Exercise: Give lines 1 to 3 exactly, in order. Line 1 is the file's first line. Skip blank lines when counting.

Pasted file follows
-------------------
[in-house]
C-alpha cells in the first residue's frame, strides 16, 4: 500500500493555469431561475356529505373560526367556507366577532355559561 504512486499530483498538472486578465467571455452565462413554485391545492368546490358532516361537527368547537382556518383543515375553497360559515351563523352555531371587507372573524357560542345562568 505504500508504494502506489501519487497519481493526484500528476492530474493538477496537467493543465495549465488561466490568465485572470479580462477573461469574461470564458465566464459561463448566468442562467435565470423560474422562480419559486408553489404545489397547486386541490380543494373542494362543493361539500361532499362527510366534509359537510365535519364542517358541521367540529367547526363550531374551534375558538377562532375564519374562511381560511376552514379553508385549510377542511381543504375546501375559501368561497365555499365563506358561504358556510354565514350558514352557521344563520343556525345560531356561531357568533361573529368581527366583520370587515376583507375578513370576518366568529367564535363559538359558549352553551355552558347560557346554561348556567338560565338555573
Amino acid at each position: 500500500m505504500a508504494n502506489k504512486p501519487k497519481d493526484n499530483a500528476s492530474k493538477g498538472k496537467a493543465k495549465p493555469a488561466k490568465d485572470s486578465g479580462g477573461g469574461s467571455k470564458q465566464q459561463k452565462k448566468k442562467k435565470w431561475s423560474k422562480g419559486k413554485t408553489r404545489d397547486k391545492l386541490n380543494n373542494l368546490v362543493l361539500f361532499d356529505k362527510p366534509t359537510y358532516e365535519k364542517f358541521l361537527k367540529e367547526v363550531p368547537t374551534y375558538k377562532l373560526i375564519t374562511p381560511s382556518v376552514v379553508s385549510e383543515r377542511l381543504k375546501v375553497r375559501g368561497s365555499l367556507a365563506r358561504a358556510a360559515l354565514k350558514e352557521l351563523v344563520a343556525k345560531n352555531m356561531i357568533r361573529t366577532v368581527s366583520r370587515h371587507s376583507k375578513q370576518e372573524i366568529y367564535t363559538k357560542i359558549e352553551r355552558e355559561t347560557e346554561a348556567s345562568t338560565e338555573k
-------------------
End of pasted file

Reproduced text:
[in-house]
C-alpha cells in the first residue's frame, strides 16, 4: 500500500493555469431561475356529505373560526367556507366577532355559561 504512486499530483498538472486578465467571455452565462413554485391545492368546490358532516361537527368547537382556518383543515375553497360559515351563523352555531371587507372573524357560542345562568 505504500508504494502506489501519487497519481493526484500528476492530474493538477496537467493543465495549465488561466490568465485572470479580462477573461469574461470564458465566464459561463448566468442562467435565470423560474422562480419559486408553489404545489397547486386541490380543494373542494362543493361539500361532499362527510366534509359537510365535519364542517358541521367540529367547526363550531374551534375558538377562532375564519374562511381560511376552514379553508385549510377542511381543504375546501375559501368561497365555499365563506358561504358556510354565514350558514352557521344563520343556525345560531356561531357568533361573529368581527366583520370587515376583507375578513370576518366568529367564535363559538359558549352553551355552558347560557346554561348556567338560565338555573
Amino acid at each position: 500500500m505504500a508504494n502506489k504512486p501519487k497519481d493526484n499530483a500528476s492530474k493538477g498538472k496537467a493543465k495549465p493555469a488561466k490568465d485572470s486578465g479580462g477573461g469574461s467571455k470564458q465566464q459561463k452565462k448566468k442562467k435565470w431561475s423560474k422562480g419559486k413554485t408553489r404545489d397547486k391545492l386541490n380543494n373542494l368546490v362543493l361539500f361532499d356529505k362527510p366534509t359537510y358532516e365535519k364542517f358541521l361537527k367540529e367547526v363550531p368547537t374551534y375558538k377562532l373560526i375564519t374562511p381560511s382556518v376552514v379553508s385549510e383543515r377542511l381543504k375546501v375553497r375559501g368561497s365555499l367556507a365563506r358561504a358556510a360559515l354565514k350558514e352557521l351563523v344563520a343556525k345560531n352555531m356561531i357568533r361573529t366577532v368581527s366583520r370587515h371587507s376583507k375578513q370576518e372573524i366568529y367564535t363559538k357560542i359558549e352553551r355552558e355559561t347560557e346554561a348556567s345562568t338560565e338555573k